To prosper in the learning age, we must learn to embrace uncertainty with robust self-confidence, and approach the future with curiosity and optimism.
Building Learning Power provides a clear direction for this exciting journey, covering:
- How and when we learn best
- The new ‘four Rs’ – Resilience, Resourcefulness, Reflectiveness and Reciprocity
- The learning mind
- How teachers can lead others’ learning, by seeing themselves as learning coaches rather than merely purveyors of knowledge
- How building learning power can combat the problems of disaffection, disengagement and disenchantment and increase achievement in tests and examinations
- The skills and understanding that will enable teachers to help young people become better learners
- How building learning power can be practically applied in schools and colleges
This book is about how teachers can help young people become better learners, both in school and out.
It is about creating a climate or a culture in the classroom-and in the school more widely-that systematically cultivates habits and attitudes that enable young people to face difficulty and uncertainty calmly, confidently and creatively.
Building Learning Power explains what this means and why it is a good idea, and introduces some of the small, do-able things that busy teachers can do to create such a climate. Students who are more confident of their own learning ability learn faster and learn better. They concentrate more, think harder and find learning more enjoyable. They do better in their tests and external examinations. And they are easier and more satisfying to teach. Even a small investment in building learning power pays handsome dividends for a school. But it also prepares youngsters better for an uncertain future. Today’s schools are educating not just for exam results but for lifelong learning.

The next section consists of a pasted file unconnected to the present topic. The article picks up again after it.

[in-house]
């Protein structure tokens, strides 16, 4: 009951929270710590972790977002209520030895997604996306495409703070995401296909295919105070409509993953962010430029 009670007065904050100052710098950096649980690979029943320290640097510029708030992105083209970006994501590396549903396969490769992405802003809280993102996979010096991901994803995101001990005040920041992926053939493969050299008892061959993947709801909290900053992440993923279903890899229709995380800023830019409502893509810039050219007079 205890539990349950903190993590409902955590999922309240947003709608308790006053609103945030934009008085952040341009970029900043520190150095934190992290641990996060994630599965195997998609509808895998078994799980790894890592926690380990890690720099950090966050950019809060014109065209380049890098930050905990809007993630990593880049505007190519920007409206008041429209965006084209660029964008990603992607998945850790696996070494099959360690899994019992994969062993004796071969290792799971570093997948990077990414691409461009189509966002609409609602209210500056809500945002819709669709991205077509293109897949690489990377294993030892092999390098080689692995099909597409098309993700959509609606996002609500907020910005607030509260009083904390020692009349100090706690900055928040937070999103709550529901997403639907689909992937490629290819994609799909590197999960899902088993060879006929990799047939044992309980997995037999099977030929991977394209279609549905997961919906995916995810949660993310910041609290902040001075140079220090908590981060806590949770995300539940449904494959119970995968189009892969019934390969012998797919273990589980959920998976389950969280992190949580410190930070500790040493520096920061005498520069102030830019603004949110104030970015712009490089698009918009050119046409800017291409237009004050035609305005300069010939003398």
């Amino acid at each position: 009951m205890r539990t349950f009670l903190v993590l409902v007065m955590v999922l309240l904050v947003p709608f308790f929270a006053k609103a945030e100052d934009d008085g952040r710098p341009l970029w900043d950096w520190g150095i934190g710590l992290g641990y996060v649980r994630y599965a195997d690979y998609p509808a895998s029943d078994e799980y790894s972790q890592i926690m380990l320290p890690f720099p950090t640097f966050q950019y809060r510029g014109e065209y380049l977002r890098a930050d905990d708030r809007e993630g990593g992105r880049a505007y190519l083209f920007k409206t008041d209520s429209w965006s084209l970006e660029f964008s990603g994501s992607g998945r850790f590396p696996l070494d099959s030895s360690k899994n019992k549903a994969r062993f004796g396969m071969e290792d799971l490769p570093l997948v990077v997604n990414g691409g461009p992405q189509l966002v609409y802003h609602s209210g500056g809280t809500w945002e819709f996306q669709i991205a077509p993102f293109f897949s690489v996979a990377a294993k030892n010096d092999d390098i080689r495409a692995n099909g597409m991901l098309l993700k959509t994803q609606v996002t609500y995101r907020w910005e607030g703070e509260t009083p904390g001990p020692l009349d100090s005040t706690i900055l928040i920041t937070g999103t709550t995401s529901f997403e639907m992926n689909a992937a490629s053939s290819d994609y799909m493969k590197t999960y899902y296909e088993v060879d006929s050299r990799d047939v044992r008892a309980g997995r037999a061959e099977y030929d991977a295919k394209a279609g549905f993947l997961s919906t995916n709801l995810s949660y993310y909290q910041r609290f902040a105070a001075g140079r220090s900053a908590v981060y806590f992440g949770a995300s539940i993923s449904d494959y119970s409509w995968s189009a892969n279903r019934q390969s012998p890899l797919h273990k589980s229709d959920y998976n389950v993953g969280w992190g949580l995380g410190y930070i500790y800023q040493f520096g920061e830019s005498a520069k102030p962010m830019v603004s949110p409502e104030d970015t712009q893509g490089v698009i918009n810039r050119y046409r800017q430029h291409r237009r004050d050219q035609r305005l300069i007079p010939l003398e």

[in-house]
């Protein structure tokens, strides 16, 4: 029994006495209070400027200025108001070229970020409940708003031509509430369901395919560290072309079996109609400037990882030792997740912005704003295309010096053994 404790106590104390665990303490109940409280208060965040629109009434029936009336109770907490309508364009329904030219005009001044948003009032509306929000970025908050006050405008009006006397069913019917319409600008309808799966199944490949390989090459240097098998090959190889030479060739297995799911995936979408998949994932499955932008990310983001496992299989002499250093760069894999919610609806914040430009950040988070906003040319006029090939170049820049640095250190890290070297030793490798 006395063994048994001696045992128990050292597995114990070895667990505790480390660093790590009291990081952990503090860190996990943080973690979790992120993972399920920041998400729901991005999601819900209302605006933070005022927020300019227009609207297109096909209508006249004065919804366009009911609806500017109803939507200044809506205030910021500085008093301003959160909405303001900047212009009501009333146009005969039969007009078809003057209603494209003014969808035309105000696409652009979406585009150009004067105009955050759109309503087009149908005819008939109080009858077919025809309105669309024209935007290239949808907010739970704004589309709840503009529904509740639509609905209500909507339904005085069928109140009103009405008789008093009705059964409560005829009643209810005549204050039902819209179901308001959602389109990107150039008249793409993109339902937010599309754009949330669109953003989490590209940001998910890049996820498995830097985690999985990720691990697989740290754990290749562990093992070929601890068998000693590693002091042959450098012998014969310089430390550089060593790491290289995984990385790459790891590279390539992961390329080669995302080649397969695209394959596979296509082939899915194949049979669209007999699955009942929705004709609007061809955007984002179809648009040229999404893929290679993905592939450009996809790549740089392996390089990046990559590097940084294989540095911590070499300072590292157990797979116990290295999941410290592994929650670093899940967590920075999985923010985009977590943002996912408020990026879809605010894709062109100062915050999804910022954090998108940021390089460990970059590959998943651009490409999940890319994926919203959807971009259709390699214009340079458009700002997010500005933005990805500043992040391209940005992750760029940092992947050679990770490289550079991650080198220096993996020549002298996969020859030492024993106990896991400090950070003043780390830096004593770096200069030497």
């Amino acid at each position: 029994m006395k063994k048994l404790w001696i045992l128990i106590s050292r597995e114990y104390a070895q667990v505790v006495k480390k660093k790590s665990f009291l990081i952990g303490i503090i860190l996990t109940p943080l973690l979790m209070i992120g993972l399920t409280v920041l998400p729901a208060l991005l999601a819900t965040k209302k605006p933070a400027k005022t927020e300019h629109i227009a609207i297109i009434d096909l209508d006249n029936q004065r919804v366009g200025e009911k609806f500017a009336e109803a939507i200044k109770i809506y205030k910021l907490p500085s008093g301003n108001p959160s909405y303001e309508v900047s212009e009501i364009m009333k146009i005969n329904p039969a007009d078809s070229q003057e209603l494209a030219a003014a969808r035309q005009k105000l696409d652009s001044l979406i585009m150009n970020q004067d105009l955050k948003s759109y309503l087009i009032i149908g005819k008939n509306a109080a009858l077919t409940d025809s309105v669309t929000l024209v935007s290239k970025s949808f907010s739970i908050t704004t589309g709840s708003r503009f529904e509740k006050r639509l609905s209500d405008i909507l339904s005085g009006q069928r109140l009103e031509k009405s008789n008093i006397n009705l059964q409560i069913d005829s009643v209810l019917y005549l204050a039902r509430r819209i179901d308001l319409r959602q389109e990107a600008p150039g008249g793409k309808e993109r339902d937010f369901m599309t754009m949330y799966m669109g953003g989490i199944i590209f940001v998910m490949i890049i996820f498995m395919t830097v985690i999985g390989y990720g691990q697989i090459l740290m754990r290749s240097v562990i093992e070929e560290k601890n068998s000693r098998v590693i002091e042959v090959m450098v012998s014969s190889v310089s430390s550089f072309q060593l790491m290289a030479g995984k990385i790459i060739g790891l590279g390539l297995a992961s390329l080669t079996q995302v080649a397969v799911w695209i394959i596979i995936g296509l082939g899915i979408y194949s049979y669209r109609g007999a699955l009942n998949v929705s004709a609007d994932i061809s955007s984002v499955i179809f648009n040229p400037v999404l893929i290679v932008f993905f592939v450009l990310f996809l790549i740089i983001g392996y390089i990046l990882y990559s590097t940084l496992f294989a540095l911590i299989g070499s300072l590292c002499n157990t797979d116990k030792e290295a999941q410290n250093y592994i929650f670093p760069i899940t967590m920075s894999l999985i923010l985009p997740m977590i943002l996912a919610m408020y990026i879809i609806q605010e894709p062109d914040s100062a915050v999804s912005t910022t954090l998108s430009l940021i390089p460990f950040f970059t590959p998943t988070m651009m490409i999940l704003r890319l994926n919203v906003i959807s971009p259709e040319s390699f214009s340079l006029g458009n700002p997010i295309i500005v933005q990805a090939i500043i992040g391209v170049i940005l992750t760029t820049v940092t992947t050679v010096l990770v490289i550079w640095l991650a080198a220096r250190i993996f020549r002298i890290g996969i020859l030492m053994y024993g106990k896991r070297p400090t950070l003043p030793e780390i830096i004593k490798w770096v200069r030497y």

To thrive in the twenty-first century, it is not enough to leave school with a clutch of examination certificates. You have to have learnt how to be tenacious and resourceful, imaginative and logical, self-disciplined and self-aware, collaborative and inquisitive. So Building Learning Power is for anyone who wants to know how to get better results and contribute to the development of real-life, lifelong learners – both at once.
In other words, it is for teachers, advisers, teacher trainers, parents and anyone else involved in formal or informal education. It is particularly for people who want more than sound-bites and quick fixes.
Some of the early approaches to ‘learning to learn’ were appealing but unsatisfying. They were built on shaky scientific foundations, and they did not lead to cumulative growth in students’ real-life self-confidence or ingenuity. Building learning power – BLP – is firmly grounded in both solid science and practical experience; it takes root and develops over time, and its results are therefore all the more robust.